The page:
KCA3.1 REGULATES MITOPHAGY IN DIABETIC KIDNEY DISEASE

C HUANG1, H YI1, Y SHI1, Q CAO1, X-M CHEN1, C POLLOCK1

1Kolling Institute, University Of Sydney, Sydney, Australia

Aim: To identify the role of KCa3.1 in mitophagy in diabetic kidney disease.

Background: Mitophagy, the selective degradation of mitochondria by autophagy, has been shown to be involved in the pathogenesis of diabetic kidney disease. It has been demonstrated that blockade of KCa3.1, a potassium channel, ameliorates diabetic renal fibrosis and KCa3.1 activation contributes to dysfunctional tubular autophagy in diabetic nephropathy through PI3K/Akt/mTOR signaling pathways. However, the mechanistic link between KCa3.1 and mitophagy in diabetic kidney disease remains unknown.

Methods: In vitro human proximal tubular cells (HK2 cells) transfected with scrambled siRNA or KCa3.1 siRNA were exposed to TGF-β1 for 48h. Mitochondrial ATP production and mitochondrial ROS (mtROS) production were assessed. In vivo, diabetes was induced in KCa3.1+/+ and KCa3.1-/- mice by streptozotocin injection. The mitophagy markers (LC3 and P62) and mitophagy related protein, BCL2 interacting protein 3 (BNIP3) were examined in HK2 cells and mice kidneys.

Results: The in vitro results showed that TGF-β1 significantly inhibited mitochondrial ATP production rate, compared to the controls, which were significantly reversed by KCa3.1 siRNA in HK2 cells. KCa3.1 gene silencing inhibited TGF-β1-induced significant increase in MitoSOX Red fluorescence in HK2 cells. TGF-β1 significantly increased the expression of the mitophagy markers LC3, P62 and mitophagy related protein BNIP3 in HK2 cells, which were attenuated by KCa3.1 gene silencing. Consistently, the in vivo results showed significantly increased LC3, P62 and BNIP3 expression in diabetic KCa3.1 +/+ mice, which were significantly reduced in diabetic KCa3.1-/- mice.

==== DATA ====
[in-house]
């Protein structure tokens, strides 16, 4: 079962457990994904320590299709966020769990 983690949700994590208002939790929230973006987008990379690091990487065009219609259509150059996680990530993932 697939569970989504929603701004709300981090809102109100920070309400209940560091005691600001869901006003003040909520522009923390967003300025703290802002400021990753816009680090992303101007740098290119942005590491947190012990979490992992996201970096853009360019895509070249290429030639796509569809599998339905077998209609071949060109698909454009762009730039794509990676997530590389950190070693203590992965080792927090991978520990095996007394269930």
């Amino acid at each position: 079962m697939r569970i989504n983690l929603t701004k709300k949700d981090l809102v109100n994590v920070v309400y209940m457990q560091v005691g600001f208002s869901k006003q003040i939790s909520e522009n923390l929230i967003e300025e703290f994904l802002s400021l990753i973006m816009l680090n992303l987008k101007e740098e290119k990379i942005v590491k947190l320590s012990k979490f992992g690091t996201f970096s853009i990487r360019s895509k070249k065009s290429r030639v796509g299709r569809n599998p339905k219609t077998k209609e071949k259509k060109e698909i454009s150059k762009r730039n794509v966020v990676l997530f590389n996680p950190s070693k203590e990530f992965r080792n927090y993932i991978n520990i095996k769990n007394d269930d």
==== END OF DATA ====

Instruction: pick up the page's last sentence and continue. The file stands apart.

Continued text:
Conclusions: KCa3.1 inhibition ameliorates diabetic kidney disease through modulation of mitophagy.


Biography:

Dr Huang is a research fellow in the renal Research Group at Kolling Institute, Sydney Medical School, University of Sydney. She has expertise in diabetic kidney disease, animal models of diabetic nephropathy and kidney fibrosis. Her research investigates the novel targets for diabetic kidney disease and the underling mechanisms including inflammation, fibrosis, fibroblast activation and autophagy.

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